Si l'on prend cela comme base, cela me semble d'aller de soi que ˝la non-assistance à personne en danger˝ soit réprimée par la loi, étant donné qu'elle bafoue le droit d'autrui de jouir de sa propre sécurité.
Samedi on a essayé de se conforter comme on pouvait en se disant que dimanche serait aussi certainement très ensoleillé, mais non, il a fait froid et brumeux. Mais au moins, on sait pratiquer le bouche à bouche et le massage cardiaque.
 Je ne suis pas sûr que l'on puisse comparer tel quel, mais en 2007 les français auraient donné 4.9% de 60 milliards d'euros en dons et mécénat (soit environ 3 milliards d'euros) alors que les américains auraient contribué a 22% de 1.4 trillions de dollars (soit 308 milliards) sources: fr us
I live not far from the 280 highway on Potrero Hill. The closest park is 3 blocks away, and the nice streets with trees, flowers and commerces are one block away.
But all we get in my street is the highway, and a small neglected space where people walk their dogs without pickup behind. Well, until now. Some neighbors apparently decided to reclaim this space from poop machines and cars. I found a note in my building asking for help in the adventure. There is even a blog.
I'm not a garden-type of guy, so maybe I missed it, but I've never seen such a thing in France, and I find it awesome. I really like the fact that people here are owning their neighborhood, helping cleaning and planting it among other things.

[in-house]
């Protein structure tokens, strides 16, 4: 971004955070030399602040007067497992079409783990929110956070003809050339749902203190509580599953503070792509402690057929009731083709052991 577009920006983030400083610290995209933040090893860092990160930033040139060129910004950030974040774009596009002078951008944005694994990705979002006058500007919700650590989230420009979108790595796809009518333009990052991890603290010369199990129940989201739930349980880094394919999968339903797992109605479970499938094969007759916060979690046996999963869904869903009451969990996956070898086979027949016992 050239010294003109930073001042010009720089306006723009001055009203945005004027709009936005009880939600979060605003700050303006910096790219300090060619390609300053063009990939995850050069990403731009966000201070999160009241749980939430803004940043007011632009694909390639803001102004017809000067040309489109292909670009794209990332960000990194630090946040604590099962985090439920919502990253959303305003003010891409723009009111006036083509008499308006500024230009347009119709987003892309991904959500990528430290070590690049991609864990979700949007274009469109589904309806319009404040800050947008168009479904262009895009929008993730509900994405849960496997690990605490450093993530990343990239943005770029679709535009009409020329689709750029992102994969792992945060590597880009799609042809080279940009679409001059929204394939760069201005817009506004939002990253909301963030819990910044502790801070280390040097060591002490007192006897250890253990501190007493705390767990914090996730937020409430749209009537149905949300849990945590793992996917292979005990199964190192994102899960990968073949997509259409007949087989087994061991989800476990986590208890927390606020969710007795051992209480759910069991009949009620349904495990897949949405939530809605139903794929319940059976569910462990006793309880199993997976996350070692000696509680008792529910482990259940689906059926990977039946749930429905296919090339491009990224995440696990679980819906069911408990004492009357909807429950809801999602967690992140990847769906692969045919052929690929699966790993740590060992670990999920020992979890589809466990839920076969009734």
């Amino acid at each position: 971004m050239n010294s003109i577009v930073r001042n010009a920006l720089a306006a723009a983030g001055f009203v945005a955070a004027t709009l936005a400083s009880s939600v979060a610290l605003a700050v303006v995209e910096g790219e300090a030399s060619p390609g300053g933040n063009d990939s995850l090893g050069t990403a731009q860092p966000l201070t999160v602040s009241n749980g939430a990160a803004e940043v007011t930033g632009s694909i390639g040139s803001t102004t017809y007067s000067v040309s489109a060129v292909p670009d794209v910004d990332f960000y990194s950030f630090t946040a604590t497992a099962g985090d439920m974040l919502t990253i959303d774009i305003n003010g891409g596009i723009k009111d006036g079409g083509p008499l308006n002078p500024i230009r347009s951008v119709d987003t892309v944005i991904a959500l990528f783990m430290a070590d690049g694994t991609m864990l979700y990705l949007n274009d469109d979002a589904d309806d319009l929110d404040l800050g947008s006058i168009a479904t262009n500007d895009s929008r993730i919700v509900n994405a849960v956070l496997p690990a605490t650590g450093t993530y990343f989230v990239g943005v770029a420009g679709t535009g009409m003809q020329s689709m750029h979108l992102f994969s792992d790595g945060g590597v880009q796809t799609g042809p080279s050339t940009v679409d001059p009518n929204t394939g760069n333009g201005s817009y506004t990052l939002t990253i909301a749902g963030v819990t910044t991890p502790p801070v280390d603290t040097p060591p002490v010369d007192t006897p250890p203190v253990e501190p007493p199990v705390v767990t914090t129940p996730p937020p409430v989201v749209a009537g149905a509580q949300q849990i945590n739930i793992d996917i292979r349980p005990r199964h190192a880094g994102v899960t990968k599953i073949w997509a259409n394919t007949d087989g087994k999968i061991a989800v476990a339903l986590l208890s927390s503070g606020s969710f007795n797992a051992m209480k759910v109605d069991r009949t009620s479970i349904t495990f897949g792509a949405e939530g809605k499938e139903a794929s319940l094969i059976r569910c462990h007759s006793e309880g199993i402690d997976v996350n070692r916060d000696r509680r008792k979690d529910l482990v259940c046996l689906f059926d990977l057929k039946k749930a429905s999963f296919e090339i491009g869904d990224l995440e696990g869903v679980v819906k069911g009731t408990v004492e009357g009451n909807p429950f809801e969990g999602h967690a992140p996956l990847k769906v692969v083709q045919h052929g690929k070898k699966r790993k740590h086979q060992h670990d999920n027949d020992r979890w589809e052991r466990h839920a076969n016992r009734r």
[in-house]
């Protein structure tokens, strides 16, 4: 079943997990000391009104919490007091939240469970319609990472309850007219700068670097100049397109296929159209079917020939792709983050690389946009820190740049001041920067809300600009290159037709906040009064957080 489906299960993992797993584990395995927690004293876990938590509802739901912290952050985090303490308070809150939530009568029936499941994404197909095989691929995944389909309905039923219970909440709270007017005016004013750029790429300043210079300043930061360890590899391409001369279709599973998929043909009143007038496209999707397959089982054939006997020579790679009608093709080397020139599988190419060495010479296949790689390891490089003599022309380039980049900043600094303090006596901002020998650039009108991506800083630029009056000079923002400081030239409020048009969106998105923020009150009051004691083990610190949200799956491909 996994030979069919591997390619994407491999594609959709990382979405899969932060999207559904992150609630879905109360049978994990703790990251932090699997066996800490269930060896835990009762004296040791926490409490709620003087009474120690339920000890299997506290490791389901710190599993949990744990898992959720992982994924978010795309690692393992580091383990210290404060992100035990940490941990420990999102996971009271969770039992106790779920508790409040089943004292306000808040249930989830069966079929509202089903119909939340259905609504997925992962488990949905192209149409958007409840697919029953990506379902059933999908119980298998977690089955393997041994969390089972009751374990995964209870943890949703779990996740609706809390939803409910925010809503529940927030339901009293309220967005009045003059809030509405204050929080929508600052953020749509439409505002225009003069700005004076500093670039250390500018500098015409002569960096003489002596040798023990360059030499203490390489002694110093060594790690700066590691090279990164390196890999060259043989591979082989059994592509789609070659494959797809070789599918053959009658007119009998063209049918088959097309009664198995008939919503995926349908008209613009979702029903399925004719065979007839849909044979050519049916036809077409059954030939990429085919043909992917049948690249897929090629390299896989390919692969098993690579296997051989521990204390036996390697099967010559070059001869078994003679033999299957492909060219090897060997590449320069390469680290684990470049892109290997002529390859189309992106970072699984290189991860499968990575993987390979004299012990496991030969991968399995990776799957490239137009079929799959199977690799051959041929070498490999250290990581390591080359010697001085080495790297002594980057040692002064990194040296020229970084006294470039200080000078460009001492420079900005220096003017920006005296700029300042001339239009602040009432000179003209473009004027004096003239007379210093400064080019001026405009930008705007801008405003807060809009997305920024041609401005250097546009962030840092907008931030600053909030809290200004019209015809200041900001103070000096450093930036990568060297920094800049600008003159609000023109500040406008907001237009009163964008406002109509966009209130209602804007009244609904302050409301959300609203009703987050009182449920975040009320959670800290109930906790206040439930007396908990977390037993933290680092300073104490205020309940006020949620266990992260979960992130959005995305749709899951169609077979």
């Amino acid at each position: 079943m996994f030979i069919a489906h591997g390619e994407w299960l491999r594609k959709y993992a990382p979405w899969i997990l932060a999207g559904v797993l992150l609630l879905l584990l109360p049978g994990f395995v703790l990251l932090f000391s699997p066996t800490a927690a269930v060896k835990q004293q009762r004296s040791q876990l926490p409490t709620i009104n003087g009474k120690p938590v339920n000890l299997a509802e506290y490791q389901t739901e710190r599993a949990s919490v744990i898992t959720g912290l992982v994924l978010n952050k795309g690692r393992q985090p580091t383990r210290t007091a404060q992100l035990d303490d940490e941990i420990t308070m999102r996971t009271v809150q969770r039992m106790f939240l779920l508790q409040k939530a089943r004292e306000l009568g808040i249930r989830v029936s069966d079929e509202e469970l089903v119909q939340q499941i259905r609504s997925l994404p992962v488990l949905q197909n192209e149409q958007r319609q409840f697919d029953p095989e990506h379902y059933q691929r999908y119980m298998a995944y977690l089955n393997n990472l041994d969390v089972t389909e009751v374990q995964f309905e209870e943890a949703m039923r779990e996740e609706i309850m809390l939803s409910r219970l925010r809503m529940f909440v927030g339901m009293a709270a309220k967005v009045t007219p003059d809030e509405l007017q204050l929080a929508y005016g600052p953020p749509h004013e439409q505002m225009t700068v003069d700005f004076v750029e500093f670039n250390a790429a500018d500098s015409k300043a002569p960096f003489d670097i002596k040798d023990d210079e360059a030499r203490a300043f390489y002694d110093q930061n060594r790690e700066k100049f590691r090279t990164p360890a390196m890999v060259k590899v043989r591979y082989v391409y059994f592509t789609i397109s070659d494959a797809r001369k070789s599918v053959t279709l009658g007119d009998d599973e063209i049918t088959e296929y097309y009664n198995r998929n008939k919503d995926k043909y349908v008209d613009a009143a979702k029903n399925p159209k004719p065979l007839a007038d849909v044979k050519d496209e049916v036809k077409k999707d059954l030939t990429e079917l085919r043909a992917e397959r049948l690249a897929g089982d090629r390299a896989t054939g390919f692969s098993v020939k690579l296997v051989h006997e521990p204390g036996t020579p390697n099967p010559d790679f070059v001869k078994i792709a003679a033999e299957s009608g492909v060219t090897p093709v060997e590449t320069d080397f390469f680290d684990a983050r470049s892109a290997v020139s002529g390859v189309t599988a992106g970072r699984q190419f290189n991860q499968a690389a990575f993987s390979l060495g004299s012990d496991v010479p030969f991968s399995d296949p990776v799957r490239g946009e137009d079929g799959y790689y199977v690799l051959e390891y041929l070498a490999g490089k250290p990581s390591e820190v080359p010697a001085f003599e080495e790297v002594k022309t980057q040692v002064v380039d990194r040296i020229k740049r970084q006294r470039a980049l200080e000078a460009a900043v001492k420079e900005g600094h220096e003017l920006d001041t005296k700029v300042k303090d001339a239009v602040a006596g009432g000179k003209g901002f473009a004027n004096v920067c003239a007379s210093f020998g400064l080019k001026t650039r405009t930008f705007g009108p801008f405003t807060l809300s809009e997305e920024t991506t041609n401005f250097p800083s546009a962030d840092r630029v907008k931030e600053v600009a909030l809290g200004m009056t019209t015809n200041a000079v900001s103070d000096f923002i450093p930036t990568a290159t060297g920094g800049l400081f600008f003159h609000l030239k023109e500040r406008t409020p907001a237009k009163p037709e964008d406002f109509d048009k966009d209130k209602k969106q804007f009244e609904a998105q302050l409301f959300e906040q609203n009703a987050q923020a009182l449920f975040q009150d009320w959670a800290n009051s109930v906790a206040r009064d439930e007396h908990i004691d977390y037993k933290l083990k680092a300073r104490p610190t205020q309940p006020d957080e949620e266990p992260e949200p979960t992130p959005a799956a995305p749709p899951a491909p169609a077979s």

In France, as far as I remember you have your garden and you take care of it (or you pay some company to do it for large properties), or it's a public space and you don't touch it, the city manages that using your taxes.
That way I learned about Guerilla Gardening apparently going as far as taking action during the night. Well, no such thing in the preseng case, the dedicated neighbor that took the lead of this "subversive" operation contacted cityhall about the issue and got some kind of "permission".
I'm amazed to see how other countries (and european countries) are dealing with languages). I'm back from ski holidays where most of the people were swedish (in the resort and in my group). It was the first time I met and talked with so many swedish people (not in swedish : “Jag mötte en grupp svenskar i Frankrike” <- only swedish words I know ;).
So, they were *all* (~100) speaking very good english, and most of them were speaking german too.
And the dialog was difficult with french people, because most of us weren't speaking good english.
The reason for that ? From my understanding and investigation, it appears that in Sweden :
Several time I asked the questions : “Why are you learning other languages”, “why are you so good at it ?”
Universally they replied“You know, swedish is a very small language, you cannot expect people in the world to speak it - you can go nowhere with swedish”
When I went to Tel Aviv, it noticed the same (lot of English at tv, English is something important to learn).
IMHO, we - french people - should learn humility too. French is a small language, something we have to protect and talk *in addition* to other languages. I was amazed by Mr. Chirac reaction (basically, he left a meeting because it was in english and not in french), and by french comments on Loic's blog